When people think of the technologies that support cryptocurrency, the first one that usually comes to mind is blockchain, the immutable ledger that makes it easier to buy, sell, and track digital transactions.
But the reality is that crypto relies on a broad set of solutions, many of which can be applied to traditional sovereign currencies and even transactions outside the financial realm entirely.
In fact, the crypto ecosystem is already making its presence known in the commercial world, even as cryptocurrency struggles to find its own place.
According to Tobias Adrian and Tommaso Mancini-Griffoli of the International Monetary Fund, emerging payment technologies like tokenization, encryption, and programmability are already making their way into more traditional markets, including stocks, bonds, and other assets. Not only do they streamline the exchange process, but they can also reduce the risk and complexity of cross-border transactions.
Central banks, in fact, could see tremendous gains in liquidity by tokenizing their own currencies and automating transactions on digital ledgers.
These tools can also be used to track and verify the volumes of ancillary data needed to keep financial markets stable and secure. For example, a robust encryption platform will be able to ensure that participants are complying with anti-money-laundering requirements while still preserving their anonymity.
Contracts can also be more easily monitored and even automated to better manage capital flows that could otherwise destabilize national currencies.
Asset tokenization and programmable ledgers also have enormous potential to bring much-needed financial support to third-world nations, which have long struggled under the rules of traditional financing. Coinbase’s Noelle Acheson sees a world of expanding economic opportunity and individual empowerment with the growing acceptance of a more transparent, decentralized monetary structure.
Acheson imagines a world where regional banks can tokenize tranches of loans to start-ups looking to build up ports, mines, and other critical assets, simultaneously increasing liquidity and reducing risk. National and even multinational exchanges can also be set up to raise tokenized funds for improved healthcare and educational services without sacrificing government oversight and disclosure requirements.
Not all ventures will be successful, of course, but those that meet critical needs will find it far easier and less costly to draw seed capital from this less-burdensome financial structure, and that will undoubtedly draw greater investment from both traditional and newly digitized currencies.
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Even blockchain has evolved beyond a crypto solution to support a wide range of non-financial applications. Investopedia’s Adam Hayes notes that leading enterprises like Walmart and Pfizer are using blockchain in their supply chains to protect products against contamination and misuse.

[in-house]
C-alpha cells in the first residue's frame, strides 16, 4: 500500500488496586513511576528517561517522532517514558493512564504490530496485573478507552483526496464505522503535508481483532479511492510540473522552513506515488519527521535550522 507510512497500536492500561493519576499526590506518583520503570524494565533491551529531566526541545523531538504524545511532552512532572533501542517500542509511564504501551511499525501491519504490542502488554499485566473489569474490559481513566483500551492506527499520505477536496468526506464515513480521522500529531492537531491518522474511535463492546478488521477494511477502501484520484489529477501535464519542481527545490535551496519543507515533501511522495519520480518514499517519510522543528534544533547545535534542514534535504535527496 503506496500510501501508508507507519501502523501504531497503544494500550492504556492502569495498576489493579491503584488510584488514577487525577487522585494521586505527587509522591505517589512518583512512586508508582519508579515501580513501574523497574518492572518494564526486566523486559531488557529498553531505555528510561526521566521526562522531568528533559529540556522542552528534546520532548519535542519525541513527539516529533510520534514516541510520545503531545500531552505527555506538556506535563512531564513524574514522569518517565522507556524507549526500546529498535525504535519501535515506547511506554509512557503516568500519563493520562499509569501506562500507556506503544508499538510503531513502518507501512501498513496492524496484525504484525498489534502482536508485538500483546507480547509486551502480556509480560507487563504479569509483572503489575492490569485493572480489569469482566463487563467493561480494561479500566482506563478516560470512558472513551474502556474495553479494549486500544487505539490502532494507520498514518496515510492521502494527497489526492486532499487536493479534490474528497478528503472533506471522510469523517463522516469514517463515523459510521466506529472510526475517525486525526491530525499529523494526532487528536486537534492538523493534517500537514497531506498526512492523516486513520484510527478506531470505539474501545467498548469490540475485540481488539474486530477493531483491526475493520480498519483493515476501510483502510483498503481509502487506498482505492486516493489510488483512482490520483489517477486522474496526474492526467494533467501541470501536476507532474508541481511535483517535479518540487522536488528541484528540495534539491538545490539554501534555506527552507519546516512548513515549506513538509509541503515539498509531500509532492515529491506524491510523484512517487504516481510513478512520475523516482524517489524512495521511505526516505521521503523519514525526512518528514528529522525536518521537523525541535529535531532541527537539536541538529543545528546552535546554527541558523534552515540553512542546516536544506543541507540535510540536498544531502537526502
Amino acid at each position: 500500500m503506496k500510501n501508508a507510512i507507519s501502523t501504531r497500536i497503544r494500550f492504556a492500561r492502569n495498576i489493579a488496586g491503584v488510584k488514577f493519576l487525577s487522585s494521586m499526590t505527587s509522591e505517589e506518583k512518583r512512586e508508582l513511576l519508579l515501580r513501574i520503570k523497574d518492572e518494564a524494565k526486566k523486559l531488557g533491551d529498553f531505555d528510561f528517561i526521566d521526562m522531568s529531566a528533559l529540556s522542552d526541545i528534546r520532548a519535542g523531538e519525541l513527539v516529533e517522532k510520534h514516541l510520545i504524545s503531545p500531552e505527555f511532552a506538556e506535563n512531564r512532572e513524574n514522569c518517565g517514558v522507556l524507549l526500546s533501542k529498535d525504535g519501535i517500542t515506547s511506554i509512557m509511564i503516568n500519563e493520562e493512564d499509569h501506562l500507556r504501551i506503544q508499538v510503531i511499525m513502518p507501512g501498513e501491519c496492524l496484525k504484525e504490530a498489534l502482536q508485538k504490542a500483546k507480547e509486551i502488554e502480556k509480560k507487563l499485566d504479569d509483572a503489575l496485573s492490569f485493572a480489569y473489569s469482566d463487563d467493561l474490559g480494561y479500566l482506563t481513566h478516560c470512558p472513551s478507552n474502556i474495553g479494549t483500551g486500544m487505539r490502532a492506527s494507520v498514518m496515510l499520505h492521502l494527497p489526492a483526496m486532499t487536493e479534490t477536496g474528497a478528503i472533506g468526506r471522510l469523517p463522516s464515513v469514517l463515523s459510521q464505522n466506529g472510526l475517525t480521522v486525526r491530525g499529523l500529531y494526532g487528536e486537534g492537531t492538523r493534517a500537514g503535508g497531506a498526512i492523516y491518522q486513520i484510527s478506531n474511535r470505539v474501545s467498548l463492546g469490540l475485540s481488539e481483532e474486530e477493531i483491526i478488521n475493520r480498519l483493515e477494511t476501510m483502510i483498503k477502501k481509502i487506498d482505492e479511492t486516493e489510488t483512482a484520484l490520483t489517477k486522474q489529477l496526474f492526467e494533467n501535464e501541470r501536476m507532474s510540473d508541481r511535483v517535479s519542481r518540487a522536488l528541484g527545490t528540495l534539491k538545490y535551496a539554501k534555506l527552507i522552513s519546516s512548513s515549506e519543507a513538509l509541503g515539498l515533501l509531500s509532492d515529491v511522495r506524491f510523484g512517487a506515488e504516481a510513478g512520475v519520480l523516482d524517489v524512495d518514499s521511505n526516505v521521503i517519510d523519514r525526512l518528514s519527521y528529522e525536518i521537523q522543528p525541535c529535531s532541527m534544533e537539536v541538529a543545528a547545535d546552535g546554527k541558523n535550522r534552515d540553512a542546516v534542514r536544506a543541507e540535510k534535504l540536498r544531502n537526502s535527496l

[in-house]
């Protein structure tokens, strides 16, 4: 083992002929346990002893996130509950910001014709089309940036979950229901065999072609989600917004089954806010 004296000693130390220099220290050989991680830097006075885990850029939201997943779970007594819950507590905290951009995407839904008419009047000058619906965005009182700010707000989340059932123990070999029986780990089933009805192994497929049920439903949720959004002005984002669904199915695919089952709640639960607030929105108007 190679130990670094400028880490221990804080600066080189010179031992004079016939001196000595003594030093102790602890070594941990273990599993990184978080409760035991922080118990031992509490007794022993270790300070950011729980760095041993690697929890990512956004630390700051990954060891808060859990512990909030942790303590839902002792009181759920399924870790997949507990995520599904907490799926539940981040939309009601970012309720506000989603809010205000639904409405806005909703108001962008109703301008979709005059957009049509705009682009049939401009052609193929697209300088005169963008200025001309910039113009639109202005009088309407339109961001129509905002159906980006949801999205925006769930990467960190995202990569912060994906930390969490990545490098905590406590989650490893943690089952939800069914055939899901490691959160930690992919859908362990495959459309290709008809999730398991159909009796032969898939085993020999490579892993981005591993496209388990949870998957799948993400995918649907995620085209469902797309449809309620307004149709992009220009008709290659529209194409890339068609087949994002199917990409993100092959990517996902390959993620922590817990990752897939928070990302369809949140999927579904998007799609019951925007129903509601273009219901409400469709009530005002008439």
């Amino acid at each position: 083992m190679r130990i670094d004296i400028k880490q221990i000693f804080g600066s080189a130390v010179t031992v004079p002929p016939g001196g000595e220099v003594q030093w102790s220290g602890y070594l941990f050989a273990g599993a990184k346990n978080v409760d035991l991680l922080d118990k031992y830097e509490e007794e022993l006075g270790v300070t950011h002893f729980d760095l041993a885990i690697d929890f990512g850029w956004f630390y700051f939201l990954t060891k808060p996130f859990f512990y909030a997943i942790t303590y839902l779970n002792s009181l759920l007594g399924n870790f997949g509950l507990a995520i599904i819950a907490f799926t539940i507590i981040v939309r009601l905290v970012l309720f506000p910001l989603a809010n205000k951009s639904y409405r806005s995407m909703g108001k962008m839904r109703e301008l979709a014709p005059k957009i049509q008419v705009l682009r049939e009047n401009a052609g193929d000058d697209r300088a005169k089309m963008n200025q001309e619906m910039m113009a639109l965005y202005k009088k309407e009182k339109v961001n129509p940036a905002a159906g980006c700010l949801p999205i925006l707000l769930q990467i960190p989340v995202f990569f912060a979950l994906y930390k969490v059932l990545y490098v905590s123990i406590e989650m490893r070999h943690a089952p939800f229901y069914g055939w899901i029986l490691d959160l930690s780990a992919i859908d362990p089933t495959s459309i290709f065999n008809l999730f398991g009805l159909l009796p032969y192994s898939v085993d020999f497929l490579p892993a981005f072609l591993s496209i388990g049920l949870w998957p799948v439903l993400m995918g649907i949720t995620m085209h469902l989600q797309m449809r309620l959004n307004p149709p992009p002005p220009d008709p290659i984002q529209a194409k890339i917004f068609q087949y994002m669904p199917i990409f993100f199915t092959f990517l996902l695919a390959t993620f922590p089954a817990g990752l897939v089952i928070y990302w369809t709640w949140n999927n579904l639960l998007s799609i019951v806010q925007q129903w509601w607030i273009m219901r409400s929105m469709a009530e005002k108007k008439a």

Healthcare providers have found that it helps them track patient data to reduce misdiagnoses and potentially catastrophic drug interactions.
Blockchain can also be used to manage real estate transactions and probate resolutions, reducing paperwork and lowering costs both for public and private entities and, by extension, the public.
Some states are also looking into blockchain’s applications in the electoral process, expecting it to help improve voter participation and detect fraud.
Even the environment stands to benefit from crypto, Web3, and other emerging technologies. Last fall, the World Economic Forum launched the Crypto Sustainability Forum to investigate how the tools developed for the digital currency market can be leveraged for positive climate action.
Proposals currently being evaluated by the group run the gamut from how cryptomining can be tailored for off-peak energy consumption to how the exchange of carbon credits can be enhanced through tokenization and other measures.
Ultimately, the forum expects to see digital technologies support the emergence of green-powered microgrids and extend a wide range of conservation and land-use initiatives to small farmers and businesses, forest stewards, and indigenous communities around the world.
Despite these and other efforts to broaden the scope of tokens, digital ledgers, and transactional automation, significant hurdles remain. The foundational technologies behind all of these applications are still very new, and expertise is both hard to come by and expensive.
And as with most emerging markets, the practices that enable a quick launch and rapid uptake often start to falter when environments scale up, not to mention the expanding costs associated with voluminous resource consumption and increasingly complex management stacks.
There is also the specter of impending regulations as nations around the world seek to reign in some of the riskier behavior of the digital currency market. Ideally, this will happen without choking off innovation in other areas, but this is usually a pretty tough needle to thread.
One thing is clear – today’s digital currency market is a product of the private sector, which has both the means and the motivation to maintain continuous development and innovation. That means we can expect to see steady progress toward increased performance and flexibility, which should apply to all forms of exchange going forward.
After all, economic growth depends largely on the ease at which money and resources circulate from one entity to another. Lessening both the time and cost of this process should be a net gain for producers, consumers, and everyone in between.